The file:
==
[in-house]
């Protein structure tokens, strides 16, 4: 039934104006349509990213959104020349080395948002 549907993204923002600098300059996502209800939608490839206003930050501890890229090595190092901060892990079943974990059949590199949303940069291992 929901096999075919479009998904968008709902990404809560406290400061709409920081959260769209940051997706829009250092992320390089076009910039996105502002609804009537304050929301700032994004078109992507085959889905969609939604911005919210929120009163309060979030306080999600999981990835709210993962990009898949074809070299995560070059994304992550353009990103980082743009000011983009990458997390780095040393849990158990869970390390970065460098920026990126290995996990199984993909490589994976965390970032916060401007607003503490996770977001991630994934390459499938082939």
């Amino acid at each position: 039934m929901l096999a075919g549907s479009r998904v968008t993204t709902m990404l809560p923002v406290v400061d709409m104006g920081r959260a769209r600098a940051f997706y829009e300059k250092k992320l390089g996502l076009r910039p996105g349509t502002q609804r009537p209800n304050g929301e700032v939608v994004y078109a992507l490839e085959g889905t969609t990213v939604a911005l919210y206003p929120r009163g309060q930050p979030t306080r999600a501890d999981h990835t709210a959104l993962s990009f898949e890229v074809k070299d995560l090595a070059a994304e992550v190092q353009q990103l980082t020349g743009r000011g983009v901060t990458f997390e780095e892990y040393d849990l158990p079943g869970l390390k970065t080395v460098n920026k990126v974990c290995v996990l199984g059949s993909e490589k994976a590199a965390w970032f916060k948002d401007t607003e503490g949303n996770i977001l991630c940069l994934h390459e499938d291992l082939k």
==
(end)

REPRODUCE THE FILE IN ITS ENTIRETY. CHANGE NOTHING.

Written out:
[in-house]
């Protein structure tokens, strides 16, 4: 039934104006349509990213959104020349080395948002 549907993204923002600098300059996502209800939608490839206003930050501890890229090595190092901060892990079943974990059949590199949303940069291992 929901096999075919479009998904968008709902990404809560406290400061709409920081959260769209940051997706829009250092992320390089076009910039996105502002609804009537304050929301700032994004078109992507085959889905969609939604911005919210929120009163309060979030306080999600999981990835709210993962990009898949074809070299995560070059994304992550353009990103980082743009000011983009990458997390780095040393849990158990869970390390970065460098920026990126290995996990199984993909490589994976965390970032916060401007607003503490996770977001991630994934390459499938082939």
């Amino acid at each position: 039934m929901l096999a075919g549907s479009r998904v968008t993204t709902m990404l809560p923002v406290v400061d709409m104006g920081r959260a769209r600098a940051f997706y829009e300059k250092k992320l390089g996502l076009r910039p996105g349509t502002q609804r009537p209800n304050g929301e700032v939608v994004y078109a992507l490839e085959g889905t969609t990213v939604a911005l919210y206003p929120r009163g309060q930050p979030t306080r999600a501890d999981h990835t709210a959104l993962s990009f898949e890229v074809k070299d995560l090595a070059a994304e992550v190092q353009q990103l980082t020349g743009r000011g983009v901060t990458f997390e780095e892990y040393d849990l158990p079943g869970l390390k970065t080395v460098n920026k990126v974990c290995v996990l199984g059949s993909e490589k994976a590199a965390w970032f916060k948002d401007t607003e503490g949303n996770i977001l991630c940069l994934h390459e499938d291992l082939k």